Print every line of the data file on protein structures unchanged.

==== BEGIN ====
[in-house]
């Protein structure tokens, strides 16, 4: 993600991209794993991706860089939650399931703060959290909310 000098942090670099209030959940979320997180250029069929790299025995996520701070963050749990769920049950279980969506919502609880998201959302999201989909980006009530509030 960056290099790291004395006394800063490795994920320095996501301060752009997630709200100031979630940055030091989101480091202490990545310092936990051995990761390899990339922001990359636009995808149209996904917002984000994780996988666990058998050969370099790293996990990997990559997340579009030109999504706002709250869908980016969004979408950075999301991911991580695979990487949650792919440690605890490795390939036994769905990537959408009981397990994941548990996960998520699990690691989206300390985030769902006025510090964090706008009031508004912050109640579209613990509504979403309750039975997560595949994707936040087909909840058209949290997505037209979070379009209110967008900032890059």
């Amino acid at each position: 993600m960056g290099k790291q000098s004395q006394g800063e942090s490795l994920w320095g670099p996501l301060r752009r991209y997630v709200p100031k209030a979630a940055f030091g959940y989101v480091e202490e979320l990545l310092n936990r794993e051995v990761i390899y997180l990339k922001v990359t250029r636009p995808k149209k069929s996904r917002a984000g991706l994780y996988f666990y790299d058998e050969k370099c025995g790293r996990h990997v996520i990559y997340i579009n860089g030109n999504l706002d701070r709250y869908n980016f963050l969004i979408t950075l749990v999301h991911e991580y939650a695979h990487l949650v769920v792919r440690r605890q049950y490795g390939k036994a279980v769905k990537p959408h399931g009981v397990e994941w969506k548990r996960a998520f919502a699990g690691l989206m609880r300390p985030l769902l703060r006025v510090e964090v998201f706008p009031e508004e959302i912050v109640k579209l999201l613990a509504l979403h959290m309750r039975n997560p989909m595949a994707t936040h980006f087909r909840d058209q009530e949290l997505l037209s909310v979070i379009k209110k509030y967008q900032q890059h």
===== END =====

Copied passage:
[in-house]
């Protein structure tokens, strides 16, 4: 993600991209794993991706860089939650399931703060959290909310 000098942090670099209030959940979320997180250029069929790299025995996520701070963050749990769920049950279980969506919502609880998201959302999201989909980006009530509030 960056290099790291004395006394800063490795994920320095996501301060752009997630709200100031979630940055030091989101480091202490990545310092936990051995990761390899990339922001990359636009995808149209996904917002984000994780996988666990058998050969370099790293996990990997990559997340579009030109999504706002709250869908980016969004979408950075999301991911991580695979990487949650792919440690605890490795390939036994769905990537959408009981397990994941548990996960998520699990690691989206300390985030769902006025510090964090706008009031508004912050109640579209613990509504979403309750039975997560595949994707936040087909909840058209949290997505037209979070379009209110967008900032890059």
């Amino acid at each position: 993600m960056g290099k790291q000098s004395q006394g800063e942090s490795l994920w320095g670099p996501l301060r752009r991209y997630v709200p100031k209030a979630a940055f030091g959940y989101v480091e202490e979320l990545l310092n936990r794993e051995v990761i390899y997180l990339k922001v990359t250029r636009p995808k149209k069929s996904r917002a984000g991706l994780y996988f666990y790299d058998e050969k370099c025995g790293r996990h990997v996520i990559y997340i579009n860089g030109n999504l706002d701070r709250y869908n980016f963050l969004i979408t950075l749990v999301h991911e991580y939650a695979h990487l949650v769920v792919r440690r605890q049950y490795g390939k036994a279980v769905k990537p959408h399931g009981v397990e994941w969506k548990r996960a998520f919502a699990g690691l989206m609880r300390p985030l769902l703060r006025v510090e964090v998201f706008p009031e508004e959302i912050v109640k579209l999201l613990a509504l979403h959290m309750r039975n997560p989909m595949a994707t936040h980006f087909r909840d058209q009530e949290l997505l037209s909310v979070i379009k209110k509030y967008q900032q890059h």